Distribution and Incidence

Infection with E. histolytica occurs around the world, although both commensal and pathological amebiasis is more common in poor, tropical countries. Prevalence rates vary greatly, as does the proportion of infections that result in clinical disease.

Amebiasis, especially clinical disease, is rare today in developed countries and is confined largely to specific groups such as residents of institutions, male homosexuals, travelers, and immigrants. In the United States from 3,000 to 4,000 cases were reported annually in the 1960s through the late 1970s. However, a spurt to roughly twice that level occurred in 1979-84. The disease was concentrated in Texas and California and was probably due to increased immigration from Mexico and Southeast Asia.

On the other hand, cases may be significantly underreported. One recent estimate suggests that the real annual total probably exceeds 100,000, and, in a 1970 study, 4 percent of military recruits had positive serologic tests. As recently as the early 1950s, infection rates of 10 to 20 percent were found in some rural southern counties. In Britain the car rier rate is between 2 and 5 percent; 31 amebiasis deaths were recorded from 1962 to 1971.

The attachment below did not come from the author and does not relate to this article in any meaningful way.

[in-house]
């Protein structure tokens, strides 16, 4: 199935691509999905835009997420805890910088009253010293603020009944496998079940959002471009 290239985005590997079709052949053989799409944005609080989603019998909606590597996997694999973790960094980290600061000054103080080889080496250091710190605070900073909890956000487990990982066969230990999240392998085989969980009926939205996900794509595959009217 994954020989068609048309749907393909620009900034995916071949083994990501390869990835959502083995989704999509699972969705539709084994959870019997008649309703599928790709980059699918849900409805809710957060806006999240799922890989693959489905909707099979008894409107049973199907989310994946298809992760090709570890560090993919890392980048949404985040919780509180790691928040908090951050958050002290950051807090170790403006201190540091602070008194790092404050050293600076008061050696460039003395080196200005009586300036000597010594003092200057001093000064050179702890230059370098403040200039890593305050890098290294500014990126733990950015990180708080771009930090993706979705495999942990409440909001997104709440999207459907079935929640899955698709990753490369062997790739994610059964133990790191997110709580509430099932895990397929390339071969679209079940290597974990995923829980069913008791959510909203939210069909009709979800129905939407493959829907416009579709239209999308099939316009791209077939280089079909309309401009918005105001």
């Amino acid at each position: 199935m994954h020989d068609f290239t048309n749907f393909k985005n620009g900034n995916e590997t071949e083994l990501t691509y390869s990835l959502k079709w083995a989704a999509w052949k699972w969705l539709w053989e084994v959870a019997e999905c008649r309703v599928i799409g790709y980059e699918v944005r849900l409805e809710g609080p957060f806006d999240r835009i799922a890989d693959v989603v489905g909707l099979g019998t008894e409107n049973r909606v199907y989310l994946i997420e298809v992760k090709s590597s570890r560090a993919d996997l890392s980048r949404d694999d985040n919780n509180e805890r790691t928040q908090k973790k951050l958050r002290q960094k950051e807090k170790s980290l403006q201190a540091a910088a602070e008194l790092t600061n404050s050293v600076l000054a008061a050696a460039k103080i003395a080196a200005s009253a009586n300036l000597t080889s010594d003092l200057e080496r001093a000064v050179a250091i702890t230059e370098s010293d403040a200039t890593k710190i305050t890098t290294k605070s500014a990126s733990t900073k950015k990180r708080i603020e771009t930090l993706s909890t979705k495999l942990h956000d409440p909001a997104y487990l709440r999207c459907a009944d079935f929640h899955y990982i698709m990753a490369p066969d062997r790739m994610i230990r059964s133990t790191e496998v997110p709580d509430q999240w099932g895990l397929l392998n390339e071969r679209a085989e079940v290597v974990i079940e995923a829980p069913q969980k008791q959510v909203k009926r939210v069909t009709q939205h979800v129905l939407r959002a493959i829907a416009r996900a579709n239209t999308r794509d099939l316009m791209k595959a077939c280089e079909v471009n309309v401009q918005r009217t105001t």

Asymptomatic and clinical amebiasis is much more common in Third World countries. Surveys have shown prevalence rates of from 2 to 60 percent, reflecting real differences as well as technical difficulties. It is clearly a major public health problem in much of South and Southeast Asia, China, Africa, and parts of Latin America. Mexico appears to have an unusually high prevalence. In the early 1980s it was estimated that 5 to 6 million clinical cases and 10,000 to 30,000 deaths took place annually in a population of some 70 million. Men in their 20s and 30s were most likely to die. In 1981, it was estimated that there were about 480 million infected people in the world: 290 million in Asia, 80 million in Africa, 90 million in the Americas, and remarkably, 20 million in Europe. Serious disease struck 10 million in the Americas, 15 to 30 million Asians, 10 million Africans, and few if any Europeans. The global death toll was between 40,000 and 110,000.

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